Median price for Manhattan condos rose 17% in 2001.Pre- and postwar Manhattan condominium condominium
In modern property law, individual ownership of one dwelling unit within a multidwelling building. Unit owners have undivided ownership interest in the land and those portions of the building shared in common. apart-merits saw a 17% increase in their median price per SF during 2001, according to according to
1. As stated or indicated by; on the authority of: according to historians.
2. In keeping with: according to instructions.
3. the Real Estate Board's Annual Condominium and Townhouse town·house or town house
1. A residence in a city.
2. A row house, especially a fashionable one. Report. The median price per square foot for a prewar pre·war
Existing or occurring before a war.
relating to the period before a war, esp. before World War I or II
Adj. 1. unit was up to $590 from 2000's figure of $503 while the postwar median price per SF reached $600 compared with the prior year's $511 mark.
Although the pause in most economic activity immediately following the terrorist assaults had some temporary impact on sales--at least Downtown--the 23% decline in transfers of prewar apartments from 1,399 in 2000 to 1,071 was primarily attributable to the national recession and a continuing scarcity Scarcity
The basic economic problem which arises from people having unlimited wants while there are and always will be limited resources. Because of scarcity, various economic decisions must be made to allocate resources efficiently. of available units. The vast majority of the year's sales had been consummated by Sept. 11. Transfers of postwar condominiums also dipped, sliding 15% from 3,140 in 2000 to 2,668.
In both categories, buyers registered a preference for larger apartments. The median square footage for a prewar condo purchased in 2001 rose 5% to 1,135 from 2000's figure of 1.081. The median square footage for postwar condos climbed 7% to 877 from 822 a year before.
REBNY REBNY Real Estate Board of New York executive vice president Deborah B. Beck said, "Such price increases in the face of September's historic tragedy and the year's economic woes prove that Manhattan residential property continues to be an incomparable (mathematics) incomparable - Two elements a, b of a set are incomparable under some relation <= if neither a <= b, nor b <= a. investment."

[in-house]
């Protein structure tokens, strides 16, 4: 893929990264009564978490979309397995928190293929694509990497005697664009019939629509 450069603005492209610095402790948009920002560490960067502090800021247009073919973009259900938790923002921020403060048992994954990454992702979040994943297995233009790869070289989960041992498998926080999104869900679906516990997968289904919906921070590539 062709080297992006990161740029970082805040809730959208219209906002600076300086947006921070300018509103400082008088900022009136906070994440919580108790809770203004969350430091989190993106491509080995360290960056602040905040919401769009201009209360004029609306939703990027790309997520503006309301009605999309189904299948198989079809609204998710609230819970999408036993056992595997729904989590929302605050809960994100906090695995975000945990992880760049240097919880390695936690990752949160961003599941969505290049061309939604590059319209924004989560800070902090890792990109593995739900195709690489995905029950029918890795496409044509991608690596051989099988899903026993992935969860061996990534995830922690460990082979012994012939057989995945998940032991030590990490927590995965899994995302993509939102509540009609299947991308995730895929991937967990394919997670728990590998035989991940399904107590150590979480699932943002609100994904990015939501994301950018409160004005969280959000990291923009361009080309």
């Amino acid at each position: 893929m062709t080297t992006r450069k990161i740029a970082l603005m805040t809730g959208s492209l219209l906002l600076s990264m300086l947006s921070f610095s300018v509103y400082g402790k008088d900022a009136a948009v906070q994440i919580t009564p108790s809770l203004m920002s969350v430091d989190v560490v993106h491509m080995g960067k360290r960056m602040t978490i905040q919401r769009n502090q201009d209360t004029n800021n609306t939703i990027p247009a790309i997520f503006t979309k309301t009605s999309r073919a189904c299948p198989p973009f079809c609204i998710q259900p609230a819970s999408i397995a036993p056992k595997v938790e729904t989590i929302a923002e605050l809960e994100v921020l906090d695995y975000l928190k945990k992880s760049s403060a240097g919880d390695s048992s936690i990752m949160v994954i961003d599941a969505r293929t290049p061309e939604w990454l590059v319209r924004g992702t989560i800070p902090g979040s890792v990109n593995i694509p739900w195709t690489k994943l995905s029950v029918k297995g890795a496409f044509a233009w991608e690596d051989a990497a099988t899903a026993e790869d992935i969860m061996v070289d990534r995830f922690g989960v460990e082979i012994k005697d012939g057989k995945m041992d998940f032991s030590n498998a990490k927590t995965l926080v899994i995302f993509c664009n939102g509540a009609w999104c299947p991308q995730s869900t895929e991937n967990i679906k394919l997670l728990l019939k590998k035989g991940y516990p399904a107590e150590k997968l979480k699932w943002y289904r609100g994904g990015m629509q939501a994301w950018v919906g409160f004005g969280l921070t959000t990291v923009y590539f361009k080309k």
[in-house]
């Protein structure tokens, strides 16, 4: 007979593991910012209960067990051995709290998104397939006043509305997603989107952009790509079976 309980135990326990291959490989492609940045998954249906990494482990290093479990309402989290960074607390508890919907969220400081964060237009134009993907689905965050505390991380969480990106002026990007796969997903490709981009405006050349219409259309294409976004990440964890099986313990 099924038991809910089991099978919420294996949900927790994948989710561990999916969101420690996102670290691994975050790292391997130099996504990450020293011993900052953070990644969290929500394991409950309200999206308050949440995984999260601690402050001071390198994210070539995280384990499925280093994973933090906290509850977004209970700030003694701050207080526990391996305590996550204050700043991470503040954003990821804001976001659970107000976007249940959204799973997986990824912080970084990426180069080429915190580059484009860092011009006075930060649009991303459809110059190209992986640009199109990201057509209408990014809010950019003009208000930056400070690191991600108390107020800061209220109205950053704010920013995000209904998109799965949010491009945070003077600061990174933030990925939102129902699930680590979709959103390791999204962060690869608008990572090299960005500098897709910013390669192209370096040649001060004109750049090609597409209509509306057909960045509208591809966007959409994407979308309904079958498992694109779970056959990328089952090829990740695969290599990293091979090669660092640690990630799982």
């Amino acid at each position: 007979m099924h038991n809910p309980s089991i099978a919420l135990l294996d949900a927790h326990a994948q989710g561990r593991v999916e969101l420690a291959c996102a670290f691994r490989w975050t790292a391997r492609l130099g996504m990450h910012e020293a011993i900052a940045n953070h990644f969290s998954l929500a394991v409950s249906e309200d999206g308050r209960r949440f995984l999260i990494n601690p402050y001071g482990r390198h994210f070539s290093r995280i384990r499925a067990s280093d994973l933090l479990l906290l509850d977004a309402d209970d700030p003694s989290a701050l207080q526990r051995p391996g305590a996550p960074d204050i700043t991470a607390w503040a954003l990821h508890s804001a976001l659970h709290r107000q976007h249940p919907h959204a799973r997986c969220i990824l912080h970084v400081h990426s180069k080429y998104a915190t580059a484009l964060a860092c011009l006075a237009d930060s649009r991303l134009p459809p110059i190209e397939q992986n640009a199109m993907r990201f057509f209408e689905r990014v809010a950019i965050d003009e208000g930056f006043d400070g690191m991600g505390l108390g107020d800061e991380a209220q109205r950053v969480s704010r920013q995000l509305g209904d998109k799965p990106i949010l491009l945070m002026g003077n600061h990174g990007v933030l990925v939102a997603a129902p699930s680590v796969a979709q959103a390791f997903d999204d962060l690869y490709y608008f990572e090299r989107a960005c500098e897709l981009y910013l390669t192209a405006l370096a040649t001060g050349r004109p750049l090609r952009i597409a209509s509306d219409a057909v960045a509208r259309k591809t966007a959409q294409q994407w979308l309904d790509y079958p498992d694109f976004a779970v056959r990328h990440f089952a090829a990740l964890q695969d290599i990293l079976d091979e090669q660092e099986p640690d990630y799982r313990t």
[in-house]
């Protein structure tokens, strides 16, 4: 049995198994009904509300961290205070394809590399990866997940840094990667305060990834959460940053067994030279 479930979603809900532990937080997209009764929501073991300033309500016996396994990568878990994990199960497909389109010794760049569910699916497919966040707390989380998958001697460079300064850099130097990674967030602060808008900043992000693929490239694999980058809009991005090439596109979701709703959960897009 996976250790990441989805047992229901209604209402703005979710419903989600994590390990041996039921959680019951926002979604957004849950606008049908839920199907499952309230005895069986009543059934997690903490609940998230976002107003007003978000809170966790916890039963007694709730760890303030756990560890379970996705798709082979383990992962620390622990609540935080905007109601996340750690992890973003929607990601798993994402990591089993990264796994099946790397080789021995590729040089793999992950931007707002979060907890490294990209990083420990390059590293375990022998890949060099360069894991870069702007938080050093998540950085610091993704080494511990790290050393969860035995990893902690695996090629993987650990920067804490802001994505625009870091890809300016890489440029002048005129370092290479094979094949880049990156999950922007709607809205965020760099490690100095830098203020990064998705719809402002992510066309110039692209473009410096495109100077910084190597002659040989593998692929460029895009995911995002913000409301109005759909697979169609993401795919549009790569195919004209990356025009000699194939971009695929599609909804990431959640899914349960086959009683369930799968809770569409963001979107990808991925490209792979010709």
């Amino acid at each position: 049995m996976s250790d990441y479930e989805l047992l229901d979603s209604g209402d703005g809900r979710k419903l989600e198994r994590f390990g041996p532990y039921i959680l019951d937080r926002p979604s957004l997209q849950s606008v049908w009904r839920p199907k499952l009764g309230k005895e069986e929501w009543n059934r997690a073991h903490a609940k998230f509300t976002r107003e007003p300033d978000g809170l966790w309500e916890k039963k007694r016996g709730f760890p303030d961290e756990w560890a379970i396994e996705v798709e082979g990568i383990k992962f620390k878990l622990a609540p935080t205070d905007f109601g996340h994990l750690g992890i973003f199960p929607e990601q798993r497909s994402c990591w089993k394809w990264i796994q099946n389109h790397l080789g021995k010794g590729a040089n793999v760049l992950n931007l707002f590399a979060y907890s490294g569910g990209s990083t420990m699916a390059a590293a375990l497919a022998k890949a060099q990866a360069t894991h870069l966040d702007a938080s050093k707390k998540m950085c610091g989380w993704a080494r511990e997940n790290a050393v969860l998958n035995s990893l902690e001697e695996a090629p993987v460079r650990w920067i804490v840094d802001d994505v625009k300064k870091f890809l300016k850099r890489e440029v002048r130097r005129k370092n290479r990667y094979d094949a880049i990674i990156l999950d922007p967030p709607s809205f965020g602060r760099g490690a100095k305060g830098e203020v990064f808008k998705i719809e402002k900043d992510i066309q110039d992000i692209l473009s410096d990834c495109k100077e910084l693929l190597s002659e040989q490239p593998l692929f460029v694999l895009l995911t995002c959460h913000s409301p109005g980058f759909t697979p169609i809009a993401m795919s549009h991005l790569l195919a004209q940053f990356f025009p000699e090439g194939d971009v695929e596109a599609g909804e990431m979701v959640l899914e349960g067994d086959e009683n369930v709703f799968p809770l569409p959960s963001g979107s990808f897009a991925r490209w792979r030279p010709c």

Hall Willkie of Brown Harris Stevens and chairperson chairperson Chairman The head of an academic department. See 'Chair.', Cf Chief. of REBNY's Residential Research Committee noted that "In every condo sub-market performance, we see demand far surpassing supply, a long-term prospect that will sustain these apartments' high value."
Here are some of the report's other highlights:
* The East Side prewar market was the only one that saw a decline in median price per SF, down 7% to $718 from $770 in 2000. This decrease is partially attributable to an 11% falloff fall·off
A reduction or decrease: a falloff in car sales.
Noun 1. falloff - a noticeable deterioration in performance or quality; "the team went into a slump"; "a gradual slack in in the average size of such apartments sold.
* The East Side postwar market was the only one that saw more transactions in 2001 than during the previous year, and also posted the largest gain in consideration--23%-- over 2000's figure with a median price per SF of $625. The median size of such apartments sold was up 20% to 1,066 SF.
* West Side prewar units were up 19% in median price per SF, climbing to $594 from 2000's mark of $499. Sales declined by 20%. Most of the decrease came from a falloff in transfers of units larger than 650 SF. All size categories in this market, however, registered price gains.
* West Side postwar price gains appreciated an average of 8% as the median price rose to $611 per SF from $569 in 2000. Sales activity was off 29% from the prior year.
* The Downtown prewar median price per SF was up 20% to $596 from 2000's figure of $497. Amazingly, the terrorists' attack had no lasting effect on prices in this part of town. The median price per SF hit $597 in the fourth quarter, close to the peak of $615 attained six months before. There were 21% fewer sales, however.
* Downtown postwar condominiums also rose in median price per SF, climbing 17% to $554 from the prior year's $472. The number of sales dipped for this sector, too, falling 27% to 642.